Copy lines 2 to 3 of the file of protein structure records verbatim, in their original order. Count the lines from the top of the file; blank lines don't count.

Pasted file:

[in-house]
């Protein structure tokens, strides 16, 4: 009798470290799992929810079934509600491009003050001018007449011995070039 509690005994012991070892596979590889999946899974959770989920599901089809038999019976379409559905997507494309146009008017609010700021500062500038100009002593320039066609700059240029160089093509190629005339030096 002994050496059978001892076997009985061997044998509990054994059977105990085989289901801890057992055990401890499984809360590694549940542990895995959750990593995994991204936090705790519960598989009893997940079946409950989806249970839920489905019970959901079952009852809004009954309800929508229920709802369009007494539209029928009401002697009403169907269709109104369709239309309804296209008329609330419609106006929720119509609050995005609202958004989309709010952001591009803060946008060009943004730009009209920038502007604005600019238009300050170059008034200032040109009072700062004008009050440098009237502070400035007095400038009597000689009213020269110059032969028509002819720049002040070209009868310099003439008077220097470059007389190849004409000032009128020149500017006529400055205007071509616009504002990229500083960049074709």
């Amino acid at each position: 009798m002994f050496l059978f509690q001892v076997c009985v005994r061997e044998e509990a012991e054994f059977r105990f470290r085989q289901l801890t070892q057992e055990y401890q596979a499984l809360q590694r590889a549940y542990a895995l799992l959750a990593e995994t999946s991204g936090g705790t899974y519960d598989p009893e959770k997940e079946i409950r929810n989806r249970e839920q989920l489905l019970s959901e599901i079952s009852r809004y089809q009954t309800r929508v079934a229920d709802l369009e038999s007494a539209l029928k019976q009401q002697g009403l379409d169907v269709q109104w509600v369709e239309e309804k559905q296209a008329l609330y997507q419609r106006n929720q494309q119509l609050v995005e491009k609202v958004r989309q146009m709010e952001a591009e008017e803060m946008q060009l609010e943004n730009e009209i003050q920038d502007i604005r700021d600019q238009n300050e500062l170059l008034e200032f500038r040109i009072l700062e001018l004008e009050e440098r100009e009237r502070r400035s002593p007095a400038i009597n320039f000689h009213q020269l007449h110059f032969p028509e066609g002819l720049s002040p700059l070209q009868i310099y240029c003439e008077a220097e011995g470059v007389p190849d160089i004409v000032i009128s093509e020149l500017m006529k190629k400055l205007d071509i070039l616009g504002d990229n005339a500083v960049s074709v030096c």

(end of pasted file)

């Protein structure tokens, strides 16, 4: 009798470290799992929810079934509600491009003050001018007449011995070039 509690005994012991070892596979590889999946899974959770989920599901089809038999019976379409559905997507494309146009008017609010700021500062500038100009002593320039066609700059240029160089093509190629005339030096 002994050496059978001892076997009985061997044998509990054994059977105990085989289901801890057992055990401890499984809360590694549940542990895995959750990593995994991204936090705790519960598989009893997940079946409950989806249970839920489905019970959901079952009852809004009954309800929508229920709802369009007494539209029928009401002697009403169907269709109104369709239309309804296209008329609330419609106006929720119509609050995005609202958004989309709010952001591009803060946008060009943004730009009209920038502007604005600019238009300050170059008034200032040109009072700062004008009050440098009237502070400035007095400038009597000689009213020269110059032969028509002819720049002040070209009868310099003439008077220097470059007389190849004409000032009128020149500017006529400055205007071509616009504002990229500083960049074709």
């Amino acid at each position: 009798m002994f050496l059978f509690q001892v076997c009985v005994r061997e044998e509990a012991e054994f059977r105990f470290r085989q289901l801890t070892q057992e055990y401890q596979a499984l809360q590694r590889a549940y542990a895995l799992l959750a990593e995994t999946s991204g936090g705790t899974y519960d598989p009893e959770k997940e079946i409950r929810n989806r249970e839920q989920l489905l019970s959901e599901i079952s009852r809004y089809q009954t309800r929508v079934a229920d709802l369009e038999s007494a539209l029928k019976q009401q002697g009403l379409d169907v269709q109104w509600v369709e239309e309804k559905q296209a008329l609330y997507q419609r106006n929720q494309q119509l609050v995005e491009k609202v958004r989309q146009m709010e952001a591009e008017e803060m946008q060009l609010e943004n730009e009209i003050q920038d502007i604005r700021d600019q238009n300050e500062l170059l008034e200032f500038r040109i009072l700062e001018l004008e009050e440098r100009e009237r502070r400035s002593p007095a400038i009597n320039f000689h009213q020269l007449h110059f032969p028509e066609g002819l720049s002040p700059l070209q009868i310099y240029c003439e008077a220097e011995g470059v007389p190849d160089i004409v000032i009128s093509e020149l500017m006529k190629k400055l205007d071509i070039l616009g504002d990229n005339a500083v960049s074709v030096c």